Increasingly, modern enterprises are deploying applications using a microservice-based infrastructure where each service performs a specific function within the application. This design allows developers to make changes to specific segment or service of the application without having to redeploy everything. Often, a service may need to request data from other services within the application in order to perform its unique function. Therefore, service-to-service communication is a critical component for these types of architectures.
While microservice architectures promote high-availability and dynamic scaling, there are certain challenges that arise from the indirect communications taking place between services. Whereas, in a monolithic system, subsystems are directly connected to each other and can pass data quickly and securely. Distributed architectures introduce a level of infrastructural complexity and latency.
Consul is a service networking tool that allows users to discover services and secure network traffic. When an application endpoint—a VM, bare metal server, or container—is created or removed on the network, a local Consul client registers available services with the Consul server.
Consul is a service registry, and DNS is a canonical way to discover services. While Consul provides basic DNS services, the integration with NS1 allows for service discovery to occur over NS1's advanced DNS network.Users can leverage Consul's service mesh by specifying service-level policies that control service-to-service communication, connecting services that are authenticated via mutual TLS. This makes it easy to scale dynamic configurations without having to implement firewalls for specific service IPs. Using the NS1 Filter Chain, users can apply custom routing traffic logic—for example, to “round-robin” load balancing between services.
This article provides an overview of the NS1 + Consul integration. To implement the integration, contact the NS1 support team by submitting a ticket or emailing firstname.lastname@example.org.
How it works
Consul maintains a list of endpoints (IPs and ports) for each registered service. When an application endpoint—a VM, bare metal server, or container—is created or removed on the network, a local Consul client registers available services with the Consul server. NS1 queries the Consul services (including all instances of the service) to identify when a service is created or removed.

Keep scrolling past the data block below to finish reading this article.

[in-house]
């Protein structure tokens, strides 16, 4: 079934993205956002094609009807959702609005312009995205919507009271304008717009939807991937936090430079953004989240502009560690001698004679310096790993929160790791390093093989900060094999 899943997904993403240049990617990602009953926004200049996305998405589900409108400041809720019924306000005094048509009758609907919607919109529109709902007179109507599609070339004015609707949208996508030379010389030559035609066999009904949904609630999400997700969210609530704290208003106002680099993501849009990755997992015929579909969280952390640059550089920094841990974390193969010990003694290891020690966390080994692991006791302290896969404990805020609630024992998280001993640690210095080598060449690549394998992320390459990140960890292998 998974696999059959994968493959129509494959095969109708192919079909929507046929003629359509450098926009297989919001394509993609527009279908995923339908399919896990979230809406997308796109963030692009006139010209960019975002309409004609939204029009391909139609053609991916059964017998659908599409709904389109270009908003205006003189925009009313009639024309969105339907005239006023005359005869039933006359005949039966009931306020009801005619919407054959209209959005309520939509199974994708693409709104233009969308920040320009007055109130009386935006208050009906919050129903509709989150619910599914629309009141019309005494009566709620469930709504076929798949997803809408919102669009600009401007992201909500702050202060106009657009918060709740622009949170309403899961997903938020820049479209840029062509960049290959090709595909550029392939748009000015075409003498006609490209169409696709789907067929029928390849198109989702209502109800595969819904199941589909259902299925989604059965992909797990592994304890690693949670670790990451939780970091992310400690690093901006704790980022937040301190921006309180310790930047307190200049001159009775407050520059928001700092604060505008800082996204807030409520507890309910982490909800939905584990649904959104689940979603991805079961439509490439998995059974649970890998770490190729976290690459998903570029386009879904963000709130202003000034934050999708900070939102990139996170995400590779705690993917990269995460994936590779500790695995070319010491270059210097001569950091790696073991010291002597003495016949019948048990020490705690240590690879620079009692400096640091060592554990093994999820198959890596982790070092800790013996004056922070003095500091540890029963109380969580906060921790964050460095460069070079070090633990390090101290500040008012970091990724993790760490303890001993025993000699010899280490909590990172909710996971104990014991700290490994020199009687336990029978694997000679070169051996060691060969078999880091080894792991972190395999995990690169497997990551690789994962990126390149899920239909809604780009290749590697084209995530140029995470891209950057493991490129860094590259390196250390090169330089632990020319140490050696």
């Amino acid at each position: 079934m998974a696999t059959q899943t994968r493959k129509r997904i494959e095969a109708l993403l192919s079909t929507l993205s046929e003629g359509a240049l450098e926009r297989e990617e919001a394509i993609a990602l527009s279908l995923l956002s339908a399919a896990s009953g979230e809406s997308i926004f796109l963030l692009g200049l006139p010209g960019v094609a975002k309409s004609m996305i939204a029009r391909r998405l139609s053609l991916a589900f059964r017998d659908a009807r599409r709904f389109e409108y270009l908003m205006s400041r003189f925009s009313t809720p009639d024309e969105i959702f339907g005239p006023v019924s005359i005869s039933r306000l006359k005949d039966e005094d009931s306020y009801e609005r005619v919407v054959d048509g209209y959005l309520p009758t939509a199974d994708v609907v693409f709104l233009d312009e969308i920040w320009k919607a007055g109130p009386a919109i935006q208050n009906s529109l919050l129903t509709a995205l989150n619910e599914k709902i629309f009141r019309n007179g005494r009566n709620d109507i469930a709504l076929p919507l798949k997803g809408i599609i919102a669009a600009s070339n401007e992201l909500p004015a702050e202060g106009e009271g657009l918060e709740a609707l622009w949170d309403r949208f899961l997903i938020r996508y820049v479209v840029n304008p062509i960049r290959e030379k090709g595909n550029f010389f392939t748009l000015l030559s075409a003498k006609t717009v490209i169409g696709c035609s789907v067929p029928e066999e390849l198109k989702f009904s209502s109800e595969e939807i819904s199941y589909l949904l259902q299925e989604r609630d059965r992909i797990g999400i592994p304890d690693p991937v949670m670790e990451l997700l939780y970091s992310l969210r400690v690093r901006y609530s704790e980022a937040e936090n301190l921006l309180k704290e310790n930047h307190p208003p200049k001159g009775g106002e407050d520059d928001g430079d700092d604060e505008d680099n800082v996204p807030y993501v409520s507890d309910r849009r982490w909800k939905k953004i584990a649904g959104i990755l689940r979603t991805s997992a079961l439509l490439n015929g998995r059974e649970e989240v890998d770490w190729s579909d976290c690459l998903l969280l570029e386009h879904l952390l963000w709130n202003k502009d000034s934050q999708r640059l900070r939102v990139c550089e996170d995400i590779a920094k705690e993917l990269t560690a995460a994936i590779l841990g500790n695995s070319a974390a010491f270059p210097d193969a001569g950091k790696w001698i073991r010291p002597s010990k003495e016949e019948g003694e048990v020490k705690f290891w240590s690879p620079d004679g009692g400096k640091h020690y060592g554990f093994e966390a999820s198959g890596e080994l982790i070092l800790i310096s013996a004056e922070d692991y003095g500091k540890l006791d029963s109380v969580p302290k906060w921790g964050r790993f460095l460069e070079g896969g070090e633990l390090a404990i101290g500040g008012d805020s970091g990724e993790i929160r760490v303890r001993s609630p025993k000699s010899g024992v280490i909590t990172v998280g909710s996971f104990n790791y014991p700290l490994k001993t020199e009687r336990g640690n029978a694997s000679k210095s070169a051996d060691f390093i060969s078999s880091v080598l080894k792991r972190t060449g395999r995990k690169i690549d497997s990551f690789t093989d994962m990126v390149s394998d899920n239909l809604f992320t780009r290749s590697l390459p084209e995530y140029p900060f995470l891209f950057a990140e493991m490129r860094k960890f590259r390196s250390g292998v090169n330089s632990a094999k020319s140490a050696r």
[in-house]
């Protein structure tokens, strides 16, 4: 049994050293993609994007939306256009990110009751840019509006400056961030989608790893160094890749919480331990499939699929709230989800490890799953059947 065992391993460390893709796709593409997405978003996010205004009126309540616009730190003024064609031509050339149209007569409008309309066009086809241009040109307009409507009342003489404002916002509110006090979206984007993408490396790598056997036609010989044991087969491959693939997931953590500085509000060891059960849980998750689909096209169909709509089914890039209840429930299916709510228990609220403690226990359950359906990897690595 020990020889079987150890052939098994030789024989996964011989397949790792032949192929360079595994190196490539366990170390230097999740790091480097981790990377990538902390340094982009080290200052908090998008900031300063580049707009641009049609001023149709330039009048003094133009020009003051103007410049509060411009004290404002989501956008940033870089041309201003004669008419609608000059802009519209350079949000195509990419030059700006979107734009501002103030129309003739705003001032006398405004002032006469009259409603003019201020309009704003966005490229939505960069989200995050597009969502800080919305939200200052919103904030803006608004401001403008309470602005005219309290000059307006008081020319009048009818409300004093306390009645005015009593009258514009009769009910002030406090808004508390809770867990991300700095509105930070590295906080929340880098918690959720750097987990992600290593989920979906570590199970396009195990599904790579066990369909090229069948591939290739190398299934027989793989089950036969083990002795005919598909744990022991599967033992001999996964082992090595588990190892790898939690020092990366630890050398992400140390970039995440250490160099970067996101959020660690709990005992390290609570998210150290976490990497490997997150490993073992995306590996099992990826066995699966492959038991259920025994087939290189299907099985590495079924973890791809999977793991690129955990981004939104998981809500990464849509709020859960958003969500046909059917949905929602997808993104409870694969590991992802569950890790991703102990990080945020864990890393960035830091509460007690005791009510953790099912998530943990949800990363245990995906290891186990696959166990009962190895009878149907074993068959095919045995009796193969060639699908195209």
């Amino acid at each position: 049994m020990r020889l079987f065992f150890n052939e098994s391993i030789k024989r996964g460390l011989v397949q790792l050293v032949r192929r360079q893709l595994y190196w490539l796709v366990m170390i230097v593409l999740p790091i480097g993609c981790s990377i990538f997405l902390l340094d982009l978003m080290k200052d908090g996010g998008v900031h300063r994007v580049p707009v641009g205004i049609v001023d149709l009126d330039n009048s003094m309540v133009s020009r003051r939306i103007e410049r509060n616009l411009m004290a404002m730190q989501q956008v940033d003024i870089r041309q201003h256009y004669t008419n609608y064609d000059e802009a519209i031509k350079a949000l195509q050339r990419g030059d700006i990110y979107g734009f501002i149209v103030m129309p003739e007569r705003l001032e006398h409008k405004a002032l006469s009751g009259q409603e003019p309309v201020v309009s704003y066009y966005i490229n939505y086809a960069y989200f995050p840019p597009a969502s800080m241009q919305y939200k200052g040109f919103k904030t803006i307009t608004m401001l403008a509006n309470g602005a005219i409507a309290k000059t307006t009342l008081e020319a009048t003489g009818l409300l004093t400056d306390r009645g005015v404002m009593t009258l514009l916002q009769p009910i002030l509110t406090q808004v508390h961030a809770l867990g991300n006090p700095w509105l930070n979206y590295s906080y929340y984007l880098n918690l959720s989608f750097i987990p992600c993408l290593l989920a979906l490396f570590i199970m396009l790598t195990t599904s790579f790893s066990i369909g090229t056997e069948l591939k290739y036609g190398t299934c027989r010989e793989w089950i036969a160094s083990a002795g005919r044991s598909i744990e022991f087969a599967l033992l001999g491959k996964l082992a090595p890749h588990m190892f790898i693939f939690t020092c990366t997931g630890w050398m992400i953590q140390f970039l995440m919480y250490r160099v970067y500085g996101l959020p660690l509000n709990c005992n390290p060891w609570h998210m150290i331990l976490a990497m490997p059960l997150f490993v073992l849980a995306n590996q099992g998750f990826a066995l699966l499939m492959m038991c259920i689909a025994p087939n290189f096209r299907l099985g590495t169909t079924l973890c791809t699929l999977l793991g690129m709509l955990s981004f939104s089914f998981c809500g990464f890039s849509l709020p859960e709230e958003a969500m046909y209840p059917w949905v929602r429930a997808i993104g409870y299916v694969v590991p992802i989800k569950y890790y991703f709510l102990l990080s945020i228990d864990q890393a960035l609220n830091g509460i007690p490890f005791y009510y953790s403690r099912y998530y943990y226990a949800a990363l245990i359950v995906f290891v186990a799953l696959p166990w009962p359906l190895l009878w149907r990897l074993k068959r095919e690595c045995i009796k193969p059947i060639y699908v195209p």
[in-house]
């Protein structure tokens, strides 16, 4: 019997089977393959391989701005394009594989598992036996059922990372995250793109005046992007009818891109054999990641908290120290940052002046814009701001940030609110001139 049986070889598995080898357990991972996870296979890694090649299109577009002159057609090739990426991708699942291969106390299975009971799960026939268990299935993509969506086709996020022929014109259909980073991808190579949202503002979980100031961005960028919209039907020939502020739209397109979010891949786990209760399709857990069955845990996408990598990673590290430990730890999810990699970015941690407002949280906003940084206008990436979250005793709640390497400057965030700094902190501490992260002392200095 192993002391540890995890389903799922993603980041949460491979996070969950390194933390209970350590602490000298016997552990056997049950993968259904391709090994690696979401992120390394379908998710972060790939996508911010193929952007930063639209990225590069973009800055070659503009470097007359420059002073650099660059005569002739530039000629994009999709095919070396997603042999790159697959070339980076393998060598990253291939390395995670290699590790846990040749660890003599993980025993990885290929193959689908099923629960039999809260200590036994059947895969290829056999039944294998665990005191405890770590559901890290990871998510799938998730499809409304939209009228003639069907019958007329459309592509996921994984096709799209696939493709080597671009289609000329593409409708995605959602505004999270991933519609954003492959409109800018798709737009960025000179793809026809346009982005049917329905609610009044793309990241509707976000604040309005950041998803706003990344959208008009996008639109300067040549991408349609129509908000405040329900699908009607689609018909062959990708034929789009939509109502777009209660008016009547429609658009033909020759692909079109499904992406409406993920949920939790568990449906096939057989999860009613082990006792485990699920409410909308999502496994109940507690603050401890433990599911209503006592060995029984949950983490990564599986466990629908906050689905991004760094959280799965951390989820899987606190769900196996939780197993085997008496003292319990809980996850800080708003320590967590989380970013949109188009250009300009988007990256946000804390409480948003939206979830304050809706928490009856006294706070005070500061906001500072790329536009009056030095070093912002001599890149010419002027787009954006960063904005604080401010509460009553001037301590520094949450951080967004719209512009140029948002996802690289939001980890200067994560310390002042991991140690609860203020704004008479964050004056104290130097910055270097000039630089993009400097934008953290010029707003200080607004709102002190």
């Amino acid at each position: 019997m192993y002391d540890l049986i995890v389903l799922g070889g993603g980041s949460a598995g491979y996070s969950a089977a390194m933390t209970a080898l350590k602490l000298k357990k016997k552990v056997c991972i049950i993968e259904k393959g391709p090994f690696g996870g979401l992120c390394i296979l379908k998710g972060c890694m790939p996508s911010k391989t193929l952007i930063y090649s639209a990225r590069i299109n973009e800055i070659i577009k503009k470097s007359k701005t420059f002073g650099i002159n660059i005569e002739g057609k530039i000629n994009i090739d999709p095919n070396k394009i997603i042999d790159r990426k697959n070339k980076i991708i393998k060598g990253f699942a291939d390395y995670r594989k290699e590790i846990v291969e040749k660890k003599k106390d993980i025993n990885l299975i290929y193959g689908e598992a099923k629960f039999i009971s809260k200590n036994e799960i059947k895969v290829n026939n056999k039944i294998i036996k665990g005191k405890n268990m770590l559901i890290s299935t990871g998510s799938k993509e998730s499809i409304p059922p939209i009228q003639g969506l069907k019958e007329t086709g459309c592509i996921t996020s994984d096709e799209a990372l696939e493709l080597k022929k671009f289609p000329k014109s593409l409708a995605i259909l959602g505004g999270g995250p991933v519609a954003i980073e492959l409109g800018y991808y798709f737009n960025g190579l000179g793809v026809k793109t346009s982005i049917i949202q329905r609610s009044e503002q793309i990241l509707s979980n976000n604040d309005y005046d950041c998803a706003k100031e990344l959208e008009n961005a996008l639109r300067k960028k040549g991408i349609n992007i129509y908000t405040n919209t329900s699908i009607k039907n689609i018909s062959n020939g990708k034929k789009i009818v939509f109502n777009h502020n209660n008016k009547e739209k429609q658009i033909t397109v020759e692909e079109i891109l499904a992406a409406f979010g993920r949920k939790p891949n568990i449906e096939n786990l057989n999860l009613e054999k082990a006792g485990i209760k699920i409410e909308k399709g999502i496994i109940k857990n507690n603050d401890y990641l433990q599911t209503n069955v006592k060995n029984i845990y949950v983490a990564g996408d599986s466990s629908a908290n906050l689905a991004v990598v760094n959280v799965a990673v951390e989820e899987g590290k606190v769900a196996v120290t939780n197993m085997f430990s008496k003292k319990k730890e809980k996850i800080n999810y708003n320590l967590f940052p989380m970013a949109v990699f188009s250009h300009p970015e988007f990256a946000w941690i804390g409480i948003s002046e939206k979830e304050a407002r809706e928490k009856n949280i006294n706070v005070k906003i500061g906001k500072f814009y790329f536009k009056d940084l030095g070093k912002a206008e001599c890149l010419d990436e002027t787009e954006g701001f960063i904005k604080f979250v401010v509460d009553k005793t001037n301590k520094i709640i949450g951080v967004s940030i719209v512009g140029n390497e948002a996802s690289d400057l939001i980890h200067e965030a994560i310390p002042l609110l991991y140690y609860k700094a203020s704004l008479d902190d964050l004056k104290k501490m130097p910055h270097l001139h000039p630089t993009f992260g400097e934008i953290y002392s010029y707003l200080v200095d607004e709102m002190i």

For each Consul service, two records (A and SRV) are created within the NS1 platform, along with an answer for every instance of that service. The A record contains the IPs of the instances and the SRV records contain the IP addresses and ports that are being used per instance.
As such, NS1 works in conjunction with Consul to provides a single source of truth for all connected Consul service. The integration creates a backup registry within the NS1 portal, supporting service discovery via DNS which supports dynamic scaling and simplifies deployment in complex network environments—Including hybrid-cloud, on-premise, and cloud-based architectures. Additionally, users can leverage the NS1 Filter Chain to apply advanced routing policies for granular control over service-to-service communication.
Key terms & definitions
- Service discovery is the automatic detection of devices and services. It is the way in which applications and microservices locate each other on a network—aiming to simplify service configuration management within a microservices architecture where the volume and frequency of service-to-service communications is high. Service discovery implementations include a central server (or servers) that maintain a global view of addresses, as well as clients that connect to the central server to update and retrieve addresses.
- A service mesh is a configurable, low-latency infrastructure layer designed to handle a high volume of network-based interprocess communication between services that make up an application. In other words, it is a way to control how different parts of an application share data with one another. Instead of using discrete appliances, service meshes provide a scalable way to implement highly-available services within modern applications through API. This makes it easy to make infrastructural improvements while avoiding downtime.